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United Way of Lancaster County


Pa. receives initial $6.6 million for ‘Internet for All’

In this May 2022 file photo, Gov. Tom Wolf speaks about the Internet for All Act during a press event at Marion-Walker Elementary in Centre County. (Source:

Pennsylvania is receiving $6.6 million from the federal “Internet for All” initiative, part of more than $100 million it is in line to get to expand broadband access across the state.

The money will be managed and distributed by the Pennsylvania Broadband Authority.

“Pennsylvania’s lack of affordable, accessible broadband is one of the biggest challenges holding our economy back,” Wolf said in a statement. “This $6.6 million is the beginning of a generational change waiting for Pennsylvanians.”

The award consists of $5 million from the Broadband Equity, Access and Deployment, or BEAD, program, which funds infrastructure planning and deployment; and $1.6 million from the Digital Equity Act, which funds initiatives to ensure that underserved communities have access to broadband and the education training and opportunity to take advantage of it.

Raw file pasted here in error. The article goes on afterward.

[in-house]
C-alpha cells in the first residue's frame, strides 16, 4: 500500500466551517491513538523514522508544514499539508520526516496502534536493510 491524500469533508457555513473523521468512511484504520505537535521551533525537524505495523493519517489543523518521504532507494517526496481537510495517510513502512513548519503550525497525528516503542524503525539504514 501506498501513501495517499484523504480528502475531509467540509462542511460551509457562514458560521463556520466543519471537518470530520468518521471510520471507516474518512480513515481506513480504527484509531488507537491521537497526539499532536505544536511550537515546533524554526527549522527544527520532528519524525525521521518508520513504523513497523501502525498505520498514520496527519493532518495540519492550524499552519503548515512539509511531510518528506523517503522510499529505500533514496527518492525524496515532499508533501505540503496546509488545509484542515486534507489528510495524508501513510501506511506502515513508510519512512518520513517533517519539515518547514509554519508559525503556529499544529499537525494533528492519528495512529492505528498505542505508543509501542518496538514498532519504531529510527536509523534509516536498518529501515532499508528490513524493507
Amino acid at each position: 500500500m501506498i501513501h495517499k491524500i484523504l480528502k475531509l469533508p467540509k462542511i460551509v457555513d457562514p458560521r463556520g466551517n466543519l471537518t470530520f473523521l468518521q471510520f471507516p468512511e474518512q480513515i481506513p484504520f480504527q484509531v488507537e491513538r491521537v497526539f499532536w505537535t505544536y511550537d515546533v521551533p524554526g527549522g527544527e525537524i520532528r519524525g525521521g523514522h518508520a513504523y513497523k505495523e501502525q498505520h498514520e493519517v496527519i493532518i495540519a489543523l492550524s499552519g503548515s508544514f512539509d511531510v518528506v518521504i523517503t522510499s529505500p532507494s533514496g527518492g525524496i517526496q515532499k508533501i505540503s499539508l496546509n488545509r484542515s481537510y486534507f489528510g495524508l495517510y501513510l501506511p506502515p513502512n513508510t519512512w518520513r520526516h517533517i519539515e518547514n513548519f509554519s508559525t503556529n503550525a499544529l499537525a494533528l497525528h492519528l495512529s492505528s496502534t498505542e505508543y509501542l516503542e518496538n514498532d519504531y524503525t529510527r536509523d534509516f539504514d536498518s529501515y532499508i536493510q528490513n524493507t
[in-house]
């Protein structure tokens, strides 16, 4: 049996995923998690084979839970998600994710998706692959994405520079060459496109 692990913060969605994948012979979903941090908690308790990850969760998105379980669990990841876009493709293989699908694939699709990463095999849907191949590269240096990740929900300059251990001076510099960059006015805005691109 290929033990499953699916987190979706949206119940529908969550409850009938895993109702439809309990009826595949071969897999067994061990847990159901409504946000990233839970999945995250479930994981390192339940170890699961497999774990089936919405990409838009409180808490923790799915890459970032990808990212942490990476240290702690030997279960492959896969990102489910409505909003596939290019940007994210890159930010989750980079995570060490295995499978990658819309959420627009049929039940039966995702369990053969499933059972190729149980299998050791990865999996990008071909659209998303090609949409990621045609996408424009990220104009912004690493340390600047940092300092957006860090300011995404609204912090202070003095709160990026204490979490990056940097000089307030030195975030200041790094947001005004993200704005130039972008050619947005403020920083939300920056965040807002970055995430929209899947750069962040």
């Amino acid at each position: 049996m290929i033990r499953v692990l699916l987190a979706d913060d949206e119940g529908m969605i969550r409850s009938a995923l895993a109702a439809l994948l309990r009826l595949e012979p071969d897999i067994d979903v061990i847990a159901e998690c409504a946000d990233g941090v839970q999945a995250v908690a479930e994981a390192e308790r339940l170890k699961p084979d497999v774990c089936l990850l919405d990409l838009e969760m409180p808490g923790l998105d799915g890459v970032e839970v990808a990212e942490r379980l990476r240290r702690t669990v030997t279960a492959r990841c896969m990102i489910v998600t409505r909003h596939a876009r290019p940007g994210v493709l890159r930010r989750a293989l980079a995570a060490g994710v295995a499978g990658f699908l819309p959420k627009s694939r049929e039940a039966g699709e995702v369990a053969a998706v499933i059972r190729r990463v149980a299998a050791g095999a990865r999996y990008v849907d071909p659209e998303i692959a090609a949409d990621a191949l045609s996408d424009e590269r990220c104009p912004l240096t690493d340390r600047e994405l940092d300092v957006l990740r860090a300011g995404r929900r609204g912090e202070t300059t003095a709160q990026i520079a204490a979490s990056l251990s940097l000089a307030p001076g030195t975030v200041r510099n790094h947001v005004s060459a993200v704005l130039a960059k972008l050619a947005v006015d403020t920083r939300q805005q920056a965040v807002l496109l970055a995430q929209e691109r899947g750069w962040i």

“This ‘Internet for All’ funding will kickstart the commonwealth’s plan to bring high-speed internet to Pennsylvanians so that kids can do their homework, businesses can grow their operations, and workers can have more opportunities for good-paying jobs,” U.S. Sen. Bob Casey, D-Pa., said.

Thursday’s announcement comes on the heels of the Broadband Authority releasing its strategic plan, which sets its action steps toward the goal of universal internet access.

Meanwhile, the Federal Communications Commission last month released its new broadband maps, which will be used to identify coverage gaps eligible for the BEAD funding.

Local advocates say the maps appear to overstate broadband availability. They are urging residents and businesses to check their addresses on the FCC maps and file a challenge if the information isn’t accurate.